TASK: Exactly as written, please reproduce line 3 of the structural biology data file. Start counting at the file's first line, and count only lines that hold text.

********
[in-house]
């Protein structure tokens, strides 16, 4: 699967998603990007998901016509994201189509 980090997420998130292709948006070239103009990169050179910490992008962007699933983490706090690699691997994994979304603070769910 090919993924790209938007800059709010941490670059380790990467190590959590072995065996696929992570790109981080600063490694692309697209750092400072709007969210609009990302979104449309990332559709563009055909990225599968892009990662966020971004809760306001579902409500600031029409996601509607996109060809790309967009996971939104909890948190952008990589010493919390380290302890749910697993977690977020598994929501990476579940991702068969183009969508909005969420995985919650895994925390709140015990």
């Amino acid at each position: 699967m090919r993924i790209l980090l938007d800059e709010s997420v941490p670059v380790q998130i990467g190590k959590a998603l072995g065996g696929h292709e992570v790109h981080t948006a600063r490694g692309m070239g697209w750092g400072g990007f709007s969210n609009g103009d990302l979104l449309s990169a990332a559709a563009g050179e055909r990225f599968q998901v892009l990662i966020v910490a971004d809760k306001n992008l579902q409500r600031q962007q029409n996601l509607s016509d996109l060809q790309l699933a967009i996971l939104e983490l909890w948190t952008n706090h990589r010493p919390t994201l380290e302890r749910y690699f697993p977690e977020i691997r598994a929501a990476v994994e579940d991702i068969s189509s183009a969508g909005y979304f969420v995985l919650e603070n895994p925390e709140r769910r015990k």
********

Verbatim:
């Amino acid at each position: 699967m090919r993924i790209l980090l938007d800059e709010s997420v941490p670059v380790q998130i990467g190590k959590a998603l072995g065996g696929h292709e992570v790109h981080t948006a600063r490694g692309m070239g697209w750092g400072g990007f709007s969210n609009g103009d990302l979104l449309s990169a990332a559709a563009g050179e055909r990225f599968q998901v892009l990662i966020v910490a971004d809760k306001n992008l579902q409500r600031q962007q029409n996601l509607s016509d996109l060809q790309l699933a967009i996971l939104e983490l909890w948190t952008n706090h990589r010493p919390t994201l380290e302890r749910y690699f697993p977690e977020i691997r598994a929501a990476v994994e579940d991702i068969s189509s183009a969508g909005y979304f969420v995985l919650e603070n895994p925390e709140r769910r015990k």